This is the 14th novel from Paul Auster, whose fiction deals with memory, elusive identities, and stories within stories. Recently reviewed: Travels in the Scriptorium ( May/June 2007)
The Story: August Brill has more than a few good reasons for his insomnia. His wife has died, yet his grief is complicated by painful memories of an affair. He worries that his long career as a book critic consisted mostly of hackwork, and his daughter and granddaughter are similarly adrift. Brill tries to put himself to sleep by telling himself stories about a man named Owen Brick, a birthday-party magician. But the world Brill imagines for Brick is an alternate universe where the terrorist attacks of 9/11 never happened but where the 2000 presidential election led to civil war. A faction in this conflict has tasked Brick with a grim assignment: kill the man responsible for the war. This man turns out not to be George W. Bush, but Brill himself.
Henry Holt. 180 pages. $23. ISBN: 0805088393
"Man in the Dark does nothing less than make the real and imagined seem to be one and the same, pieced together from the fragments of our lives. … This brief, remarkable novel does indeed possess the brilliant spare acuity of Beckett, but it also possesses a grand and generous heart." John Gregory Brown
"This short novel … says everything that needs to be said to understand life in our time. … Auster points out that all of us, metaphorical cripples in the dark of contemporary life, can find the impetus to roll on with the weird world by interpreting our own stories, by assigning symbolic value to the happenings of our lives and by fulfilling the needs of those we love." Dex Westrum
"Auster is attempting real portraiture, not merely the Escher-print trippiness that has earned him a spot on every freshman English major’s dorm-room bookshelf since the late 1980s. Man in the Dark still manages to be pretty trippy, though." Jeff Turrentine
"Many of Auster’s readers … have been around the block with him once too often to be stimulated by more navel-gazing about fiction’s engagement with itself. Nonetheless, Man in the Dark is at once haunting, thought-provoking, emotional and compellingly readable." Glenn C. Altschuler
San Diego Union-Tribune
"Now, the appearance of Paul Auster’s latest novel, Man in the Dark (his 14th), confirms that our best American writers are at last responding to these challenges [posed by the post-9/11 years]. … Readers may find Brill’s journey from darkness to dawn a bit too predictable, and, if anything, Man in the Dark never struck me as being terrifying enough." Larry McCaffery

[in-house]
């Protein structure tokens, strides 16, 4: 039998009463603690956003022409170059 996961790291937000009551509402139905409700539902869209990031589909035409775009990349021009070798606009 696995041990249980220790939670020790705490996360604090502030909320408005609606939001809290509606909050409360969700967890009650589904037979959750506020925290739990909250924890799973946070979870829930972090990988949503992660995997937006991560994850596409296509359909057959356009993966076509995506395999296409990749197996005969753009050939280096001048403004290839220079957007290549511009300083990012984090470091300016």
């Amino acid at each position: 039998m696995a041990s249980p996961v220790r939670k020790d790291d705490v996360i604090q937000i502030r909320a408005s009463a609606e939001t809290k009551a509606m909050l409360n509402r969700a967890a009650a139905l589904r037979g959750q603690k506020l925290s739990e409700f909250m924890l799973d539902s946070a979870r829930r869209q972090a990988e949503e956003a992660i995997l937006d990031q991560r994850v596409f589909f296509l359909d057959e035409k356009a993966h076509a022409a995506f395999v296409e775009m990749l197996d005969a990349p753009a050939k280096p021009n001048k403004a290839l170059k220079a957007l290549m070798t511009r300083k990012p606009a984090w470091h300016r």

New York Times
"Auster contrives an eggshell of a device, too precious for the minatory message it hatches about the increasingly virulent split between liberals and conservatives. … With Man in the Dark, Mr. Auster’s literary collider has lost its subatomic energies; the result is wan as well as scattered." Richard Eder
Los Angeles Times
"Frankly, this book could be funnier. Or darker. Or meaner. Or something. … [Auster] backs away from really engaging with the dilemma he has set." Jane Smiley
"At a spare 180 pages, Man in the Dark is a mystifyingly languid piece of writing. … As indictments of our particular historical moment go, this is tepid stuff at best." Kristofer Collins
Reactions to Paul Auster’s new novel may very well have come from alternate universes themselves. In one world, Auster is a great American man of letters writing a postmodern response to the events of our time, particularly 9/11, as only he can. In another world, his novel is yet another failed attempt at fictional engagement with the past eight years. There is a universe where Auster has matured from a young writer with a genius for multilayered, self-referential plots to a more sensitive observer of human suffering and the stories we tell to save ourselves. Yet others see a world where Auster is playing exactly the same games he has for years, only with less-developed characters and a half-hearted attempt at social commentary. It may be that readers, like Auster’s characters, will have to invent their own stories in order to make any sense out of Man in the Dark.